WORLD: STUART ELLIOTT IN AMERICA

What does it say about Madison Avenue's vaunted creativity when one of the US's most talked-about campaigns stars singing rodents? Would it make any difference if I told you they're monkeys?

The campaign in question is for Quiznos, a fast-growing chain of sandwich shops that competes against the likes of Subway, not to mention fast-food giants such as McDonald's and Burger King. Known recently for cutting-edge ads featuring people behaving as if they were cartoon characters, the better to appeal to its core customers, ages 18 to 34, the newest Quiznos campaign either raises the bar or sinks to a new low, depending on your perspective.

To Bob Garfield, the critic for Advertising Age, the TV ads with the goofy monkeys, from Interpublic's Martin Agency in Richmond, Virginia, rate three-and-a-half stars out of a possible four. "This stuff is so weird, unexpected and reckless that it's just plain cool," he wrote.

But comments received by this columnist after the campaign started have been taking a far harsher tack. "Every time I see these spots, I cringe," one reader, who signed an e-mail "Heading to Subway Instead", said. Another e-mail castigating the spots described the monkeys as "very ugly, rodent-looking things", the sight of which "turns one's stomach". "Who in their right mind uses rodents to promote food?" another wondered.

"The philosophy we have here is when we have the ball we have to score, because we are up against competitors who have the ball a lot more than we do," Trey Hall, the chief marketing officer of Quiznos, told The New York Times. Indeed, his ad budget is one-seventh to one-eighth the size of Subway's, which recently hired Fallon Worldwide to craft its ads.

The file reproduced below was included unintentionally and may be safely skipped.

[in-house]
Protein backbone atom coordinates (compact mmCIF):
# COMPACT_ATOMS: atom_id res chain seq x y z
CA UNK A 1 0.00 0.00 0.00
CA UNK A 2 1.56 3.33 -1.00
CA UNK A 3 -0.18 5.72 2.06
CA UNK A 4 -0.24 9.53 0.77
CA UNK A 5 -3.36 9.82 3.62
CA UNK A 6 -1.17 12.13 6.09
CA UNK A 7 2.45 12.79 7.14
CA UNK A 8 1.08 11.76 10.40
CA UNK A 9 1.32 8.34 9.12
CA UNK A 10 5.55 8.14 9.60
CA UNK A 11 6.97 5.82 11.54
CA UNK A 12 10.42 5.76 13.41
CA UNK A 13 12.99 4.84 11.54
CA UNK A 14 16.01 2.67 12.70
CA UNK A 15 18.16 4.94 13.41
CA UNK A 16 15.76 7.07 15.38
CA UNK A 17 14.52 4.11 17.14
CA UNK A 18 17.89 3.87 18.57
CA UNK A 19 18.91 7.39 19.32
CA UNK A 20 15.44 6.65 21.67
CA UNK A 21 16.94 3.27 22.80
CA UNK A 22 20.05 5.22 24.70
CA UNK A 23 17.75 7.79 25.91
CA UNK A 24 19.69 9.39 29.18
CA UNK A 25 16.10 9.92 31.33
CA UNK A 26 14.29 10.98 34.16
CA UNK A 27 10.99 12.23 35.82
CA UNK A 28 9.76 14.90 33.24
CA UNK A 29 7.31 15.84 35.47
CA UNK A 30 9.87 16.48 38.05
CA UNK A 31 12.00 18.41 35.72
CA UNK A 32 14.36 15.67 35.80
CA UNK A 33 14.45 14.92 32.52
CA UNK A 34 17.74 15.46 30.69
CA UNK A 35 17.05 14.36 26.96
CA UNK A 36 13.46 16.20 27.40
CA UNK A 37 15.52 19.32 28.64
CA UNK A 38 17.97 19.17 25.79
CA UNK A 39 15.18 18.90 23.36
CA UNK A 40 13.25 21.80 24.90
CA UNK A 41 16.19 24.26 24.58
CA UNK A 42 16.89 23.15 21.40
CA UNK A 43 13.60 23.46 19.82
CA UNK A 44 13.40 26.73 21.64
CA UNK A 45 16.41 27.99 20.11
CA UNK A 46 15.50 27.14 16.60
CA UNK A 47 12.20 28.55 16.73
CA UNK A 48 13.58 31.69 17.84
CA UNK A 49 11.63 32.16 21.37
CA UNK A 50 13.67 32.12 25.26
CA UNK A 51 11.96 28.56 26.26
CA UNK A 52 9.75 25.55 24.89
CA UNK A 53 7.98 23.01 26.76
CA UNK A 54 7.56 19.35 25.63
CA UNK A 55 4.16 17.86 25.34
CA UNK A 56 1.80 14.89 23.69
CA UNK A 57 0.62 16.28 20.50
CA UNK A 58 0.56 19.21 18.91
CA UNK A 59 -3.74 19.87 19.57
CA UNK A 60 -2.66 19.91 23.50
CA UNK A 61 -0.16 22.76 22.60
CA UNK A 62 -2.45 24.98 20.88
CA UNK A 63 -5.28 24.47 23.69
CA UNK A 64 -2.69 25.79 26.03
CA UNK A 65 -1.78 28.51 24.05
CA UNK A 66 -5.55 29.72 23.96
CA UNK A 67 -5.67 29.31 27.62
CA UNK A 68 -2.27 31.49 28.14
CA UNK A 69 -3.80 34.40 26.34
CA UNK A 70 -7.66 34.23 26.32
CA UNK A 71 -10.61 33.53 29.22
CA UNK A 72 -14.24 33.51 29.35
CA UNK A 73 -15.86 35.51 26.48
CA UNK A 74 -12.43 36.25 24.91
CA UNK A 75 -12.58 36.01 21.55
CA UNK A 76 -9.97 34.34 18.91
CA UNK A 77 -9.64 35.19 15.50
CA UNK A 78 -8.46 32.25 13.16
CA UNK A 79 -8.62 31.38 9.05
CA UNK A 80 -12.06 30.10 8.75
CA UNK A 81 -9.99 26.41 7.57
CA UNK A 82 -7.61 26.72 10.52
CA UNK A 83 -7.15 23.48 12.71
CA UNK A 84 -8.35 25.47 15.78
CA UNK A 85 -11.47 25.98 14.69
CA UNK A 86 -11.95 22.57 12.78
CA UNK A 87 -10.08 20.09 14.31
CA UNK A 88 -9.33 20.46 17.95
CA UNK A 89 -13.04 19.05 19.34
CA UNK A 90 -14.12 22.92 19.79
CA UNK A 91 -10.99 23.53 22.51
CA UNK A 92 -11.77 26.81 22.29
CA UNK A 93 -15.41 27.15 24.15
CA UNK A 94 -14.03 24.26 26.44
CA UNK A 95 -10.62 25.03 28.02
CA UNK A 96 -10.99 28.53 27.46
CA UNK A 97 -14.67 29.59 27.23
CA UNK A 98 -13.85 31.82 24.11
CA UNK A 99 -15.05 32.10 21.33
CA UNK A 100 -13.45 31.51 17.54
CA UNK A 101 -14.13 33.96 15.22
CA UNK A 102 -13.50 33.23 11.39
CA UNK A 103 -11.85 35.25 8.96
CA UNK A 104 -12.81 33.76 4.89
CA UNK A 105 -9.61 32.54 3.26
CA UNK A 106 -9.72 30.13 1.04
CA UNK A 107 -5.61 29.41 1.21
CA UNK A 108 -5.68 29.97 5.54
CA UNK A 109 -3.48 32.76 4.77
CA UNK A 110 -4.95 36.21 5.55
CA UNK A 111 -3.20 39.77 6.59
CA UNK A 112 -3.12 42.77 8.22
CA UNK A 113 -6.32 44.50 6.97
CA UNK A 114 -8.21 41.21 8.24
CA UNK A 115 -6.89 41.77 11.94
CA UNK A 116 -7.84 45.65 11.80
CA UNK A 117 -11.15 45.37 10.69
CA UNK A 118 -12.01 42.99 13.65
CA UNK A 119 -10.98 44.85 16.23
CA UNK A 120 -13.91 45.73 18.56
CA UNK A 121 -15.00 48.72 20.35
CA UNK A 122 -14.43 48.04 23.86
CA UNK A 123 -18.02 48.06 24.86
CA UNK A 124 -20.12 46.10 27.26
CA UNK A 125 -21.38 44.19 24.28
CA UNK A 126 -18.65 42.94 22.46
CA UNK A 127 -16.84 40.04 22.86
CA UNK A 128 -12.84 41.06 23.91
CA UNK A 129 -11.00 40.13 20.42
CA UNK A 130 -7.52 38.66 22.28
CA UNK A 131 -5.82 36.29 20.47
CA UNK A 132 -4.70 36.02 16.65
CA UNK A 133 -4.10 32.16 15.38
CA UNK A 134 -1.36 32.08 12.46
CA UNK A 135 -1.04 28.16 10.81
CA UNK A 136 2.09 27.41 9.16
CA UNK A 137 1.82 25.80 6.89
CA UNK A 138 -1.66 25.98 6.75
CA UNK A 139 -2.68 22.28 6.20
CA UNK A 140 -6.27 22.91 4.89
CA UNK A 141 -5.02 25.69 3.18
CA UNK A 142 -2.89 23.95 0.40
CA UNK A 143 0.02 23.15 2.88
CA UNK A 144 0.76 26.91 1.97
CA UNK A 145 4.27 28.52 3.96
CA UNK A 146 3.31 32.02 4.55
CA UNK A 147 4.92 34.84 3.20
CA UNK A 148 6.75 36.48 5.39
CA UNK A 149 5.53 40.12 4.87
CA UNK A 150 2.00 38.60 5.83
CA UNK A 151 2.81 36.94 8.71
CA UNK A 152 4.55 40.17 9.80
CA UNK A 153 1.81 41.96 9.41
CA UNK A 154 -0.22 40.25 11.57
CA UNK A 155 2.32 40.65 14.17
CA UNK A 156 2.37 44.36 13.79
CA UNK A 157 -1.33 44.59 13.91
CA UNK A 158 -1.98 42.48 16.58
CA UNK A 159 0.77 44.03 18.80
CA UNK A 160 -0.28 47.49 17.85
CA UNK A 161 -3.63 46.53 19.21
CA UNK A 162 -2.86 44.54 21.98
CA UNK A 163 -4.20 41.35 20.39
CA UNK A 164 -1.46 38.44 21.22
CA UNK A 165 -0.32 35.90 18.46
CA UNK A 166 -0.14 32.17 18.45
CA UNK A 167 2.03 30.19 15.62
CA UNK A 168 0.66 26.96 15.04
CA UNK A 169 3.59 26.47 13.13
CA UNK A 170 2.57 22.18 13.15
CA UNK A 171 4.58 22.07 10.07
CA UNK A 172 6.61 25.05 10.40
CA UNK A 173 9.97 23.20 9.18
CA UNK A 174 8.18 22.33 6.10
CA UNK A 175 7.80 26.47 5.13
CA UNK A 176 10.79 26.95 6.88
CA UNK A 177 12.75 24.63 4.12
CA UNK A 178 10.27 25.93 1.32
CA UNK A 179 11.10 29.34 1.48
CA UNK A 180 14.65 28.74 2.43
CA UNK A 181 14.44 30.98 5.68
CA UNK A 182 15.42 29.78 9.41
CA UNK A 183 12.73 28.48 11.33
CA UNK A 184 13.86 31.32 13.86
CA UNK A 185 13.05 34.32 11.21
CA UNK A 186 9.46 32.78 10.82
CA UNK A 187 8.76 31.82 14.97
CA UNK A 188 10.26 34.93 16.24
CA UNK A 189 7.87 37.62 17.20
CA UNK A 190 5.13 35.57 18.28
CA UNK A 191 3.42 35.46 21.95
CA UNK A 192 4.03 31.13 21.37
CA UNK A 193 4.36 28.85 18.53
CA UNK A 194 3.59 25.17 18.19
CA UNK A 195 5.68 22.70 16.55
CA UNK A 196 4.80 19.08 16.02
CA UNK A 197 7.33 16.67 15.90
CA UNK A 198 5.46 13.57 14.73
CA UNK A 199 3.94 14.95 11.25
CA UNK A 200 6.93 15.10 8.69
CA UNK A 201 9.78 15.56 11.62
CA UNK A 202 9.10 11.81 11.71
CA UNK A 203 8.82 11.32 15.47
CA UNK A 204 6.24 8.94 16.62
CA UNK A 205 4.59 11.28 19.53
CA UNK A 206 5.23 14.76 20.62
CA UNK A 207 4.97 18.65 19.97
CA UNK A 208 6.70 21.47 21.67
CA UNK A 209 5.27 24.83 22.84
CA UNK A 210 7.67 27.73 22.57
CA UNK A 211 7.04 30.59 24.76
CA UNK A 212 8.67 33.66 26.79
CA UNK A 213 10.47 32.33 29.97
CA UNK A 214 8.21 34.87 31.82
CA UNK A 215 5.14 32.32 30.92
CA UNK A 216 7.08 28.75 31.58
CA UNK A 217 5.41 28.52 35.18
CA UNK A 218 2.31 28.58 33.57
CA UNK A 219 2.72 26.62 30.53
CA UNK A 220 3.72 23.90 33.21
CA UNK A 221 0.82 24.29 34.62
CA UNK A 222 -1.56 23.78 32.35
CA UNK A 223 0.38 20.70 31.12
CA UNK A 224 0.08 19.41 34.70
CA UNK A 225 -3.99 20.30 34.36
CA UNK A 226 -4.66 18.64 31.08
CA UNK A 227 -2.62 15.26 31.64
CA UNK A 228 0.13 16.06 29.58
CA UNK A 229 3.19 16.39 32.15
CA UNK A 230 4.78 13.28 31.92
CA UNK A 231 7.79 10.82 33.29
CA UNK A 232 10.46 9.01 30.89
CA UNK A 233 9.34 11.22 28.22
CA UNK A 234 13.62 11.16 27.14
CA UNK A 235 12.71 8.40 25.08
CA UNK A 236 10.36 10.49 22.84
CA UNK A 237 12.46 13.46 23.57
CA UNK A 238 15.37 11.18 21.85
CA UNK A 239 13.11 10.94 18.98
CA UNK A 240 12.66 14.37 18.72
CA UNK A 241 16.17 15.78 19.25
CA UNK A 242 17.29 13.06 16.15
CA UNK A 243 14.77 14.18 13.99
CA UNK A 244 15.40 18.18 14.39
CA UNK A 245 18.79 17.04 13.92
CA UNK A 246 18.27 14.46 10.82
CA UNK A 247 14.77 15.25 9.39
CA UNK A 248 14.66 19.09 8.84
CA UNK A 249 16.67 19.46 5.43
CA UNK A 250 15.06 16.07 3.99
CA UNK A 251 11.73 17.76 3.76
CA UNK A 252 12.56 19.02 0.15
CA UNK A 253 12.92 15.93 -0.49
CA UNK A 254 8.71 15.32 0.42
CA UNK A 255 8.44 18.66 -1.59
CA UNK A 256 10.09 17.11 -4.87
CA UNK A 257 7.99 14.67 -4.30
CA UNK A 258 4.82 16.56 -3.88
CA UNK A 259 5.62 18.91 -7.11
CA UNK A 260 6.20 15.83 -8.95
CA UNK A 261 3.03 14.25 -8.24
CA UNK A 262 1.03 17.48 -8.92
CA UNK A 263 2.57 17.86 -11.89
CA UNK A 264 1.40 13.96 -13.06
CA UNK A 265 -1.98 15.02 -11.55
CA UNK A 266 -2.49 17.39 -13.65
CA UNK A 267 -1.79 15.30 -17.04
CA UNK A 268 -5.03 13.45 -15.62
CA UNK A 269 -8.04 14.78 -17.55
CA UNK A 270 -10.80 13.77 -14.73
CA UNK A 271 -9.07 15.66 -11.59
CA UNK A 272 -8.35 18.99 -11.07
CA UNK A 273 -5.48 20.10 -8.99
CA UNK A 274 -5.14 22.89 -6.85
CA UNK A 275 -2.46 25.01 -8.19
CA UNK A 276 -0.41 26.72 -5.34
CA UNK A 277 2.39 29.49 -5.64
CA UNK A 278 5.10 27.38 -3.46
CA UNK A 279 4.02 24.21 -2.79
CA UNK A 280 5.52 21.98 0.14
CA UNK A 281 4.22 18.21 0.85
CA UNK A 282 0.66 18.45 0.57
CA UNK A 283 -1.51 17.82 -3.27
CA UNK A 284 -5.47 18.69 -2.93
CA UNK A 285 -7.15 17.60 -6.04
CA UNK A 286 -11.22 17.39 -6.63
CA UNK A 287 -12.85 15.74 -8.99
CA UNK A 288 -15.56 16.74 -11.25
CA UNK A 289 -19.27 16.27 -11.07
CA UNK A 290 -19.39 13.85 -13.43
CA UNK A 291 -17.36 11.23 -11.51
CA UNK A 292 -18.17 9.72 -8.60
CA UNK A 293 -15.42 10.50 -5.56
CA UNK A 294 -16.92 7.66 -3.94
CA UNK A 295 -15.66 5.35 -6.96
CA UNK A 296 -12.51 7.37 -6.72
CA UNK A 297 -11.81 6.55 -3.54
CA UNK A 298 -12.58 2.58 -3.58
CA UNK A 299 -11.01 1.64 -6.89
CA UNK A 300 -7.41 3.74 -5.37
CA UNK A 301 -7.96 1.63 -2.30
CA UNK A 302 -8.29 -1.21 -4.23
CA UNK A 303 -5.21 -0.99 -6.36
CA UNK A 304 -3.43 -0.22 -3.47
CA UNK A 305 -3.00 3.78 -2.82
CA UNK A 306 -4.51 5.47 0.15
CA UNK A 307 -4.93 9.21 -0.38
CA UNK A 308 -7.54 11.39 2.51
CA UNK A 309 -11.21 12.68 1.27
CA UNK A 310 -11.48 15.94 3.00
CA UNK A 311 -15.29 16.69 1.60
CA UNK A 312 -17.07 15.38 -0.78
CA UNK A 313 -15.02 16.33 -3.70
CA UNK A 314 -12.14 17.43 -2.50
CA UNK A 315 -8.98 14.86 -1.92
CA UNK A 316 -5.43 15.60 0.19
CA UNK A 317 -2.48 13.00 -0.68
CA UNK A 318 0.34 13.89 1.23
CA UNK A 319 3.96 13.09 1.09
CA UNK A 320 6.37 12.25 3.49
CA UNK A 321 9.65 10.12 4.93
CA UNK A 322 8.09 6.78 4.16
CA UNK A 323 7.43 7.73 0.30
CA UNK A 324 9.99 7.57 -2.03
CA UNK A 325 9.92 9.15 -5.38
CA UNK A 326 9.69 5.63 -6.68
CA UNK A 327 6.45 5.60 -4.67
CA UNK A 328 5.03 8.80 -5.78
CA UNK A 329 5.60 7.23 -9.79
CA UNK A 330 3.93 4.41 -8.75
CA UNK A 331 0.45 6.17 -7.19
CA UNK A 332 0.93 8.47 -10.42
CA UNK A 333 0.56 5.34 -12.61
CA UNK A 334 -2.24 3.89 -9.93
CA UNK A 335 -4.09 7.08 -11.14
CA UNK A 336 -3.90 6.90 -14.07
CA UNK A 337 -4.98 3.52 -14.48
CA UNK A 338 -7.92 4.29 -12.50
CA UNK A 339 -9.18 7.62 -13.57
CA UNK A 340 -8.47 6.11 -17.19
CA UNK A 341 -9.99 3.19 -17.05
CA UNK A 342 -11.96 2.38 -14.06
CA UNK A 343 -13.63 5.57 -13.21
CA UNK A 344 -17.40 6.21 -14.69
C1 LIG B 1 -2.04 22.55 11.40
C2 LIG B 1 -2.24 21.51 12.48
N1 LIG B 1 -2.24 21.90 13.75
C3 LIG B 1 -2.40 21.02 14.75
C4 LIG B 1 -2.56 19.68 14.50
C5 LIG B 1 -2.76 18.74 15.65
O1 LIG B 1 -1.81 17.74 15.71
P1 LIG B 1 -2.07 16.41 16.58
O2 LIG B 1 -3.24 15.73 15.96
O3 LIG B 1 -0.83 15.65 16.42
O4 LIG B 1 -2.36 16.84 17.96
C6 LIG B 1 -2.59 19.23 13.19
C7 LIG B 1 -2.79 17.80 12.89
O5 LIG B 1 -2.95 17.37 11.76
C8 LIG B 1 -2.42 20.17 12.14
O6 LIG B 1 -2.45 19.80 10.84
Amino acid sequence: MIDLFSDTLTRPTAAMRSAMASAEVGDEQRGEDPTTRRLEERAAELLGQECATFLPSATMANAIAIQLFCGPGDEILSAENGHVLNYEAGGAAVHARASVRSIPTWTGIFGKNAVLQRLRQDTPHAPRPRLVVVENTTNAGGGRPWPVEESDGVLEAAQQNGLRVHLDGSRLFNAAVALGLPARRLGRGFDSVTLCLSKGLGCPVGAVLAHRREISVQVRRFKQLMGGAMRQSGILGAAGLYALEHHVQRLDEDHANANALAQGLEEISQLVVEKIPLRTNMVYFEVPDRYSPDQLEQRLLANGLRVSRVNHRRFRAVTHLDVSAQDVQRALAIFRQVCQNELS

Quiznos could easily have sought to offset the spending disadvantage with shocking, titillating or provocative ads designed to gain notoriety, as is the wont of most advertisers chasing the youth market. Instead, Quiznos is going the whimsical route, hoping to tickle the funny bone of potential customers with an insouciant package of deliberately crude animation, tacky dialogue and singing voices as out of sync as Justin Timberlake was 'NSync.

"The characters are sort of 'take us as we are' kind of guys," Kerry Feuerman, Martin's vice-chairman and group creative director, told The New York Times, "evangelists for the brand whose enthusiasm is infectious."

Whether being infectious is any more palatable for food advertising than being mistaken for rodents is debatable. What's not arguable is the cheerful appeal of the campaign, especially the wacky characters, called Spongmonkeys, created by Britain's own Joel Veitch, whose website, www.rathergood.com, is home to them and their kitty, hippo and other critter counterparts (the Quiznos jingle the monkeys warble is based on We Like the Moon, which the Spongmonkeys can be found performing at www.rathergood.com/moon_song/).

The outpouring of vitriol aimed at Quiznos may well be coming from folks who don't understand the deliberately cheesy, tongue-in-cheek style of the campaign. Even in this era of microtargeting, consumers for whom a campaign isn't intended still may come across it, in this case an older audience that doesn't surf the internet and wouldn't know a Quiznos from a quidnunc.

Come to think of it, most of the gripes probably are coming from quidnuncs (look it up, look it up).

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Digital marketing executives oversee the online marketing strategy for their organisation. They plan and execute digital (including email) marketing campaigns and design, maintain and supply content for the organisation's website(s).